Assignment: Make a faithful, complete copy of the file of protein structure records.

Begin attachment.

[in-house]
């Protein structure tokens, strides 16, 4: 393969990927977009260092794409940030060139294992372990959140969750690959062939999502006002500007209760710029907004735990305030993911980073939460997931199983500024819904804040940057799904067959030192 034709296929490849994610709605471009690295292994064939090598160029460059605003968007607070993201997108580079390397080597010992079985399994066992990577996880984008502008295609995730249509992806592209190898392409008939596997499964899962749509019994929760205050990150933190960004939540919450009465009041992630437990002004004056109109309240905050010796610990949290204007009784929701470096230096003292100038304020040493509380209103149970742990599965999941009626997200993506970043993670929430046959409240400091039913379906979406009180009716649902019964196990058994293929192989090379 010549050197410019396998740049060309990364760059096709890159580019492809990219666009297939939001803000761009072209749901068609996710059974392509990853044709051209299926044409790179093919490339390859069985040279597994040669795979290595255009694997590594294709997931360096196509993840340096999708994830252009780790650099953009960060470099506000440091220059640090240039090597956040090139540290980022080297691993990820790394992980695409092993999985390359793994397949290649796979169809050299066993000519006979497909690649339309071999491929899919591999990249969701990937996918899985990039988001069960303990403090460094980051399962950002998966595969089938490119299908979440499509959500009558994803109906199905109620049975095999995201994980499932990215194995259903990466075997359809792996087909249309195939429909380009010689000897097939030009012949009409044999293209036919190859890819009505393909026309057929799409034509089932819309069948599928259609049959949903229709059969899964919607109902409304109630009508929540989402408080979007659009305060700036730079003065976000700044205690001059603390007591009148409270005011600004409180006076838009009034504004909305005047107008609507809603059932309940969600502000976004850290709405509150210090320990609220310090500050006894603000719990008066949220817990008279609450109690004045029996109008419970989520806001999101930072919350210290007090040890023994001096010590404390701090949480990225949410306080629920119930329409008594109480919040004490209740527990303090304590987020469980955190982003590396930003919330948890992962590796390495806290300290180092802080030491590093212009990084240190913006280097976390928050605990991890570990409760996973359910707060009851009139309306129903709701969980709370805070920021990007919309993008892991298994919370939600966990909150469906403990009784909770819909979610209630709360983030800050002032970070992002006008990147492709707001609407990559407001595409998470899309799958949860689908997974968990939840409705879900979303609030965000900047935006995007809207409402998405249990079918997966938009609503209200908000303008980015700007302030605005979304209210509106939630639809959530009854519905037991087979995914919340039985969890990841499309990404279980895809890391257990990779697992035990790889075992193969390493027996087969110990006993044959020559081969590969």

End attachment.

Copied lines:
[in-house]
């Protein structure tokens, strides 16, 4: 393969990927977009260092794409940030060139294992372990959140969750690959062939999502006002500007209760710029907004735990305030993911980073939460997931199983500024819904804040940057799904067959030192 034709296929490849994610709605471009690295292994064939090598160029460059605003968007607070993201997108580079390397080597010992079985399994066992990577996880984008502008295609995730249509992806592209190898392409008939596997499964899962749509019994929760205050990150933190960004939540919450009465009041992630437990002004004056109109309240905050010796610990949290204007009784929701470096230096003292100038304020040493509380209103149970742990599965999941009626997200993506970043993670929430046959409240400091039913379906979406009180009716649902019964196990058994293929192989090379 010549050197410019396998740049060309990364760059096709890159580019492809990219666009297939939001803000761009072209749901068609996710059974392509990853044709051209299926044409790179093919490339390859069985040279597994040669795979290595255009694997590594294709997931360096196509993840340096999708994830252009780790650099953009960060470099506000440091220059640090240039090597956040090139540290980022080297691993990820790394992980695409092993999985390359793994397949290649796979169809050299066993000519006979497909690649339309071999491929899919591999990249969701990937996918899985990039988001069960303990403090460094980051399962950002998966595969089938490119299908979440499509959500009558994803109906199905109620049975095999995201994980499932990215194995259903990466075997359809792996087909249309195939429909380009010689000897097939030009012949009409044999293209036919190859890819009505393909026309057929799409034509089932819309069948599928259609049959949903229709059969899964919607109902409304109630009508929540989402408080979007659009305060700036730079003065976000700044205690001059603390007591009148409270005011600004409180006076838009009034504004909305005047107008609507809603059932309940969600502000976004850290709405509150210090320990609220310090500050006894603000719990008066949220817990008279609450109690004045029996109008419970989520806001999101930072919350210290007090040890023994001096010590404390701090949480990225949410306080629920119930329409008594109480919040004490209740527990303090304590987020469980955190982003590396930003919330948890992962590796390495806290300290180092802080030491590093212009990084240190913006280097976390928050605990991890570990409760996973359910707060009851009139309306129903709701969980709370805070920021990007919309993008892991298994919370939600966990909150469906403990009784909770819909979610209630709360983030800050002032970070992002006008990147492709707001609407990559407001595409998470899309799958949860689908997974968990939840409705879900979303609030965000900047935006995007809207409402998405249990079918997966938009609503209200908000303008980015700007302030605005979304209210509106939630639809959530009854519905037991087979995914919340039985969890990841499309990404279980895809890391257990990779697992035990790889075992193969390493027996087969110990006993044959020559081969590969």